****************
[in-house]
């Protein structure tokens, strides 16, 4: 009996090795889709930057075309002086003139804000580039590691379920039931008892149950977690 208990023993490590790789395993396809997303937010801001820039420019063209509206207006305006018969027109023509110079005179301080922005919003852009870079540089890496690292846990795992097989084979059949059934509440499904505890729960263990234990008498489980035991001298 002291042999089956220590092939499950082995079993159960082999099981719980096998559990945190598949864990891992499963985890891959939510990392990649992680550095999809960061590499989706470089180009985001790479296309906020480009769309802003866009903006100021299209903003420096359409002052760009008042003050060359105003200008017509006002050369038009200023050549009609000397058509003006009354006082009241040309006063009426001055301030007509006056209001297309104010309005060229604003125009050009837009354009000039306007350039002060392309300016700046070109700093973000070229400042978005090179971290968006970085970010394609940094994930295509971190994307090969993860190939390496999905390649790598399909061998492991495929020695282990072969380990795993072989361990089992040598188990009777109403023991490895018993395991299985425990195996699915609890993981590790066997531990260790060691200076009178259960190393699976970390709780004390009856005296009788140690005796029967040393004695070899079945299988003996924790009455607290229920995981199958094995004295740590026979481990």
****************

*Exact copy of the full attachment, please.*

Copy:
[in-house]
């Protein structure tokens, strides 16, 4: 009996090795889709930057075309002086003139804000580039590691379920039931008892149950977690 208990023993490590790789395993396809997303937010801001820039420019063209509206207006305006018969027109023509110079005179301080922005919003852009870079540089890496690292846990795992097989084979059949059934509440499904505890729960263990234990008498489980035991001298 002291042999089956220590092939499950082995079993159960082999099981719980096998559990945190598949864990891992499963985890891959939510990392990649992680550095999809960061590499989706470089180009985001790479296309906020480009769309802003866009903006100021299209903003420096359409002052760009008042003050060359105003200008017509006002050369038009200023050549009609000397058509003006009354006082009241040309006063009426001055301030007509006056209001297309104010309005060229604003125009050009837009354009000039306007350039002060392309300016700046070109700093973000070229400042978005090179971290968006970085970010394609940094994930295509971190994307090969993860190939390496999905390649790598399909061998492991495929020695282990072969380990795993072989361990089992040598188990009777109403023991490895018993395991299985425990195996699915609890993981590790066997531990260790060691200076009178259960190393699976970390709780004390009856005296009788140690005796029967040393004695070899079945299988003996924790009455607290229920995981199958094995004295740590026979481990």